Pan-Arab Sharjah-based Khaleej Times held (12/8):  "Is Ariel Sharon finally recognising the inevitability of a two-state solution to the Israeli-Palestinian conflict, underpinned by a withdrawal of Israeli forces and settlers from the occupied territories and the establishment of an independent Palestinian state?  It is too early to tell, but the trial balloon floated by his deputy, Trade Minister Ehud Olmert, does signify an ongoing debate within the Likud-led rightwing coalition government....  He did not rule out either the possibility of evacuation of some 50,000 settlers from the West Bank and Gaza Strip or the acceptance of a Palestinian state if only to 'preserve Israel's Jewish and democratic character.'  Whether Olmert was sounding off his own views or those of his boss, is not quite clear, but it is highly unlikely that the Trade minister was speaking on the record without Sharon's permission.  With a number of private peace proposals, notably the Geneva Initiative, stealing the limelight, a unilateral Palestinian ceasefire in the offing, and opinion polls showing deep public support for a resolution, the Israeli government was in serious danger of being all but marginalised. However, what seems to have done the trick is the pressure brought to bear on Sharon by the Bush administration to stop being the stumbling block to peace negotiations. Given the displeasure expressed by Washington over the building of the so-called security fence and the expansion of Jewish colonies in occupied territories, it was perhaps a matter of time before Sharon started to budge from his hard line position."




INDONESIA:  “How Bush Could Recover Muslims’ Support”


Jusuf Wanandi wrote in the English-language moderate Jakarta Post (12/15):  "Many Muslims thought that President Bush was not pushing strong enough for the roadmap. That message was conveyed to him by the Indonesian Muslim leaders that met with him in Bali several months ago. The message seemed to have some impact. If President Bush can move the roadmap in cooperation with the other three sponsors, albeit step by step because it is such a complex problem, then support for him among Muslims worldwide could be somewhat restored. In the meantime, Indonesians--be they Muslims or not--should support the roadmap and the Geneva accord to achieve a peaceful resolution to a conflict that is deep seated and debilitating to all.”




SOUTH AFRICA:  "Geneva Accord Best Chance For Long-term Peace"


The liberal Sunday Independent commented (12/8):  "[T]here is reason for caution if the Geneva accord is not to join other peace initiatives on the scrap heap of Mideast peace plans.  The impact of the past three years of violence is that the concept of a two-state solution...might have been irreversibly damaged....  Movement towards a binational state--even if it is 50 years away--could represent Israel's only option for survival in the long term.  It would strengthen moderates on both sides, recognized the geographic and economic realities of the region and offer Israeli Jews and Arabs the prospect of being able to live in a plural state with shared national symbols.  It could also unlock the deadlock over the necessary process of defining two separate entities before building bridges between them."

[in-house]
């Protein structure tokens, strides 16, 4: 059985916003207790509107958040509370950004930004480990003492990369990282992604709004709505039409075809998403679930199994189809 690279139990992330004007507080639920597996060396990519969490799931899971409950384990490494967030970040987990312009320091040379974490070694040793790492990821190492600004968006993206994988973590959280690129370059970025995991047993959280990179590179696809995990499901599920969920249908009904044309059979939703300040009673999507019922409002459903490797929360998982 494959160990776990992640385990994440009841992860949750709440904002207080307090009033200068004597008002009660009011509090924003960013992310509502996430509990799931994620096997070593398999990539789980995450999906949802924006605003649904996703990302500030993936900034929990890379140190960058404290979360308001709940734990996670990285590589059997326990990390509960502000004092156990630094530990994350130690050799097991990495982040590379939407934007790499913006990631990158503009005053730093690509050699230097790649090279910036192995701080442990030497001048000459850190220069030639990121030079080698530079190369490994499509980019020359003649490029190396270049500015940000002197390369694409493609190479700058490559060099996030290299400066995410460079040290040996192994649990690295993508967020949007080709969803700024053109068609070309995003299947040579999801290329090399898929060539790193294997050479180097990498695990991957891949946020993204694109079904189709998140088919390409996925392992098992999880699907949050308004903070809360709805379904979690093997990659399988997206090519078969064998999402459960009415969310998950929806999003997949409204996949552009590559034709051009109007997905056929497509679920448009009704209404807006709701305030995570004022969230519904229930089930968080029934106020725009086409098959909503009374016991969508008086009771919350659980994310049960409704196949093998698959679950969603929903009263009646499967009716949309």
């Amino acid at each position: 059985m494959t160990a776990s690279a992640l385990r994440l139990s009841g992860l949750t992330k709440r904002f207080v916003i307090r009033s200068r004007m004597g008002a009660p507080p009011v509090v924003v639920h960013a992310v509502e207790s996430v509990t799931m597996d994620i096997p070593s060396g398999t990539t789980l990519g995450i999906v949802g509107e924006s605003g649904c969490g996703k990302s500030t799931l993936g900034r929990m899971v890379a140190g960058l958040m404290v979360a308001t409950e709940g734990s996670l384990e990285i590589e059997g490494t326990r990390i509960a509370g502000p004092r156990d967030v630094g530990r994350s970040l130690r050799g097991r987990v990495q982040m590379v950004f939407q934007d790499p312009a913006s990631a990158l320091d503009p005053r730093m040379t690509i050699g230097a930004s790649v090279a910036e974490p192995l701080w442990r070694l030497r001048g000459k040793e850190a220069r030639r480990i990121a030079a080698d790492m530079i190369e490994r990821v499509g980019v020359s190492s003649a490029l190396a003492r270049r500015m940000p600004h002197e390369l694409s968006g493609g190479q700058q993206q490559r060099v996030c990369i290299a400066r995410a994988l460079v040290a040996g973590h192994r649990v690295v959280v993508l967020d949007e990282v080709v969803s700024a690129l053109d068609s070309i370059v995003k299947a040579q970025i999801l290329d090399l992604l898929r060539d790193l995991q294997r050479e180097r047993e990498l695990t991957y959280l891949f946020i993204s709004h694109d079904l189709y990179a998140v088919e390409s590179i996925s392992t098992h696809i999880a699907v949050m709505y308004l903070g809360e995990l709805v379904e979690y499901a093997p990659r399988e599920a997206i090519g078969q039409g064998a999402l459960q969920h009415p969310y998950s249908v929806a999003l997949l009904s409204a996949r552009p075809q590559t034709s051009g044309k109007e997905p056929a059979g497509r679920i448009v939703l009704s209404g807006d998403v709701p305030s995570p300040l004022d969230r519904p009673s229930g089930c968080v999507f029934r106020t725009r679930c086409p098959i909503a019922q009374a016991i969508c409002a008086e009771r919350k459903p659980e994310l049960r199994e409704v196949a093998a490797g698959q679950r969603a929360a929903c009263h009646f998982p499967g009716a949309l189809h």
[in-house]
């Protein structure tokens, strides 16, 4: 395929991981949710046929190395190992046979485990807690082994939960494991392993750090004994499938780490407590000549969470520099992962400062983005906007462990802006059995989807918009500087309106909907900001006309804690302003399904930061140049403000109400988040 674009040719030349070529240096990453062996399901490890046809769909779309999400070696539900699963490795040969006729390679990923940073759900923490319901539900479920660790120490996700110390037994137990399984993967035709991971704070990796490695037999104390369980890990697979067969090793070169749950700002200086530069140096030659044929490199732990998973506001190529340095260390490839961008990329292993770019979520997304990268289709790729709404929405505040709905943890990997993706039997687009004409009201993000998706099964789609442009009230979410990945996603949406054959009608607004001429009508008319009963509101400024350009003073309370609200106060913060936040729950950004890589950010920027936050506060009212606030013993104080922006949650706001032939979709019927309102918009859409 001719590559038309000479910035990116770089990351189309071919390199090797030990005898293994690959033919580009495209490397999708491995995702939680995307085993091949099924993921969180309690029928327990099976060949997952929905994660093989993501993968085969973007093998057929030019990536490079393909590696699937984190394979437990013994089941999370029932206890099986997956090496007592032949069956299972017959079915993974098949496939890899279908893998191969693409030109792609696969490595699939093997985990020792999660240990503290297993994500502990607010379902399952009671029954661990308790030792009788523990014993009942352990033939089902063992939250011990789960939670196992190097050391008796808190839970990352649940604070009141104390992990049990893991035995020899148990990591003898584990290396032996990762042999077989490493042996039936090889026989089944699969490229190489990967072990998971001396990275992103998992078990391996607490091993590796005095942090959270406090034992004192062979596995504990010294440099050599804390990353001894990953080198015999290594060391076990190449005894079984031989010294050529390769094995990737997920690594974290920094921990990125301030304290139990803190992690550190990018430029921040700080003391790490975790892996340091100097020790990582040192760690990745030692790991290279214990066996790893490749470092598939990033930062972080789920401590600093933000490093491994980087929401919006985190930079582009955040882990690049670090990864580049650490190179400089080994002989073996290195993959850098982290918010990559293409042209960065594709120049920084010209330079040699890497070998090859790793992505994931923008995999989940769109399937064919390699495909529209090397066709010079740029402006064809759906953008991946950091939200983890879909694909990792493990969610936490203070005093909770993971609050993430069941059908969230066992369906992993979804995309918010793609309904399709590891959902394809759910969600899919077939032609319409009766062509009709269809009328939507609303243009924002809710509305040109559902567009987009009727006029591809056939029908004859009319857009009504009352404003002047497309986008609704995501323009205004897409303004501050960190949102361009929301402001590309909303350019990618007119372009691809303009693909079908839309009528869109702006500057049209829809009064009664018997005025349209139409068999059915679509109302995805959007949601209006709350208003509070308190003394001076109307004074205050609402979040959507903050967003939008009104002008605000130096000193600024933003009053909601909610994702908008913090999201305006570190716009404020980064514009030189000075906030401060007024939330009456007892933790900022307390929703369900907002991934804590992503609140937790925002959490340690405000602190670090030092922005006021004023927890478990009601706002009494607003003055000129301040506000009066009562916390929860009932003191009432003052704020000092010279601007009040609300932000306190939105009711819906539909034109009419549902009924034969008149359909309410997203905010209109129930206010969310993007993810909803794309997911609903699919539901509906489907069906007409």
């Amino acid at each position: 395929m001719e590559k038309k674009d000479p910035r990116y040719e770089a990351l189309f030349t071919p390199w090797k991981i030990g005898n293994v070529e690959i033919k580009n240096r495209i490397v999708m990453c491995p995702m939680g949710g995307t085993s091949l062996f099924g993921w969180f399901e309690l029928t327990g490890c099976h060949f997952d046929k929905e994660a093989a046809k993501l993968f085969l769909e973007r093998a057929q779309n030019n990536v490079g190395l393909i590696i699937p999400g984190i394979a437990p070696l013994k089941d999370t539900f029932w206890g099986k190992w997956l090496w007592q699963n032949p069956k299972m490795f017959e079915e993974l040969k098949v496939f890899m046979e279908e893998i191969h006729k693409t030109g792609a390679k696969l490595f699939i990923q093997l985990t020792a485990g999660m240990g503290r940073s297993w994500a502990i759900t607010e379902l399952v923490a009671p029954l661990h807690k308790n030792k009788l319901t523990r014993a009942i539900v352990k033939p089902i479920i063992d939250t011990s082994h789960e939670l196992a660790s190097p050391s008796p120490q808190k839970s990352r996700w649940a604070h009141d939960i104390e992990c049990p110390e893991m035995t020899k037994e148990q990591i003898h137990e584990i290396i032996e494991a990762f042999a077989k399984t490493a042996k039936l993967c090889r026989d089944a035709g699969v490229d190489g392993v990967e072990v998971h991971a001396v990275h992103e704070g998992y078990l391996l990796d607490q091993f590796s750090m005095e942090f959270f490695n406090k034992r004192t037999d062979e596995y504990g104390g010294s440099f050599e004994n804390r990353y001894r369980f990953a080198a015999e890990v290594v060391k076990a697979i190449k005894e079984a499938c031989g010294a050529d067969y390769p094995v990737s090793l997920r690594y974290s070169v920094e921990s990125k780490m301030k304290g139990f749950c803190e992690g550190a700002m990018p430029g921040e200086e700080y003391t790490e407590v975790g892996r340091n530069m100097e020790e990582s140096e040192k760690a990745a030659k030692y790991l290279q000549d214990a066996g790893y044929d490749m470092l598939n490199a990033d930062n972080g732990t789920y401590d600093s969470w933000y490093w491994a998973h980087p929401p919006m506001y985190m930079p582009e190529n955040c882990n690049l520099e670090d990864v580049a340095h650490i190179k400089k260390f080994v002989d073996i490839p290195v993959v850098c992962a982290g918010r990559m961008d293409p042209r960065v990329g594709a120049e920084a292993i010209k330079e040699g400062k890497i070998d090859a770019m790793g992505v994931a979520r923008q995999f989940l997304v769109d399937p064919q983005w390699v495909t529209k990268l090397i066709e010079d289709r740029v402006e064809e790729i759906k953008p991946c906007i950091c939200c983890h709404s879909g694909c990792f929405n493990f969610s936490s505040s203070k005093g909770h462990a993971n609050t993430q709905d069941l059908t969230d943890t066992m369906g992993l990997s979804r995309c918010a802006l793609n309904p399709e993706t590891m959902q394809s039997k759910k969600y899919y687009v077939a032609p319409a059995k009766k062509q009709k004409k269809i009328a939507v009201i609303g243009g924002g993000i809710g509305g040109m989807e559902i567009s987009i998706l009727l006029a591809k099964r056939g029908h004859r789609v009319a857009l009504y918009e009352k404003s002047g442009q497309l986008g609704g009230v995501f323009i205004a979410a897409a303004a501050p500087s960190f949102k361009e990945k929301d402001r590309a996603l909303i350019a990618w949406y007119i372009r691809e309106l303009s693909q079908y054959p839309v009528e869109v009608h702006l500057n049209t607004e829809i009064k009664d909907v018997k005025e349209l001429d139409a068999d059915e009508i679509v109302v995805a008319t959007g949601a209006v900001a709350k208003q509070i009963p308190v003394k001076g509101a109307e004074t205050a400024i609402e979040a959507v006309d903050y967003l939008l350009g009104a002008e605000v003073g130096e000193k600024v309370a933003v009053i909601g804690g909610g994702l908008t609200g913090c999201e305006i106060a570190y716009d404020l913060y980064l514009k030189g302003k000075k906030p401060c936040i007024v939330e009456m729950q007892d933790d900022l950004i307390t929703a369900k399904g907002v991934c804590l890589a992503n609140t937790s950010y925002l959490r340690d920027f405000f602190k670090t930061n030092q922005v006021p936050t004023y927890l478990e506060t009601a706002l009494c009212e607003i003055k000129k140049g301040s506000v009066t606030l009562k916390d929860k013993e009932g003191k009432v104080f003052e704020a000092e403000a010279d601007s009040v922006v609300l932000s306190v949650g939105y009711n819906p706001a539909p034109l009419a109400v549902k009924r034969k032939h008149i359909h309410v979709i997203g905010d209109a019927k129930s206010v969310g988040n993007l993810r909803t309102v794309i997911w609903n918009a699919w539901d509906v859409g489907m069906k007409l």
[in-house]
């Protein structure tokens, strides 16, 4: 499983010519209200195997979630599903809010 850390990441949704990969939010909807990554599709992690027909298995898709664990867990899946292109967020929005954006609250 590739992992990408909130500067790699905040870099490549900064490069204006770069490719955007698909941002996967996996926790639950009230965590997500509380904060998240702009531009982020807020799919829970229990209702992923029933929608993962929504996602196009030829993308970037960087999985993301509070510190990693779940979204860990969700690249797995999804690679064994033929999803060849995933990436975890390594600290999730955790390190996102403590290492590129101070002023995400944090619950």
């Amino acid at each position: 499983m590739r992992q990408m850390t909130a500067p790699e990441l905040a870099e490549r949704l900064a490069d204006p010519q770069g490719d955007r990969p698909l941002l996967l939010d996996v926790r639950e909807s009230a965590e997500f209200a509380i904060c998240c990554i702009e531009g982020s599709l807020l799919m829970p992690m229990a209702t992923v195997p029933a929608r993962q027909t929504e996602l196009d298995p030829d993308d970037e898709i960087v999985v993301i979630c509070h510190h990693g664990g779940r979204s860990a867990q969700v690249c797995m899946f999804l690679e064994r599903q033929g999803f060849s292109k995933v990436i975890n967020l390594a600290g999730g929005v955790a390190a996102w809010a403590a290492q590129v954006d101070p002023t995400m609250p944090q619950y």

UGANDA:  "New Hope For Middle East?"


Uganda’s state-owned New Vision opined (12/6):  "Even a nodding acquaintance with the real world would suggest we should not get over-excited with the fact that US Secretary of State Colin Powell will meet the architects of the so-called Geneva Accord. This is a group of individual Palestinians and Israelis who have taken the initiative to look for solutions to their nations' seemingly intractable problem.  That such a group should exist at all should not be surprising, given that common sense decrees it an absolute necessity for Israelis and Palestinians to work hand in hand. But the hawks on either side see it otherwise.  It would have been easy for Colin Powell to be led by hawkish Israel, which is the common US way. Is what Powell is doing a belated new departure for the US, especially following its earlier action in the week of refusing to guarantee a $300 million loan to Israel? In itself that was no major amount, but what about symbolically? When push comes to shove, maybe these two actions will disappear like the morning dew, but they have happened and been recorded. For this the region might have hope."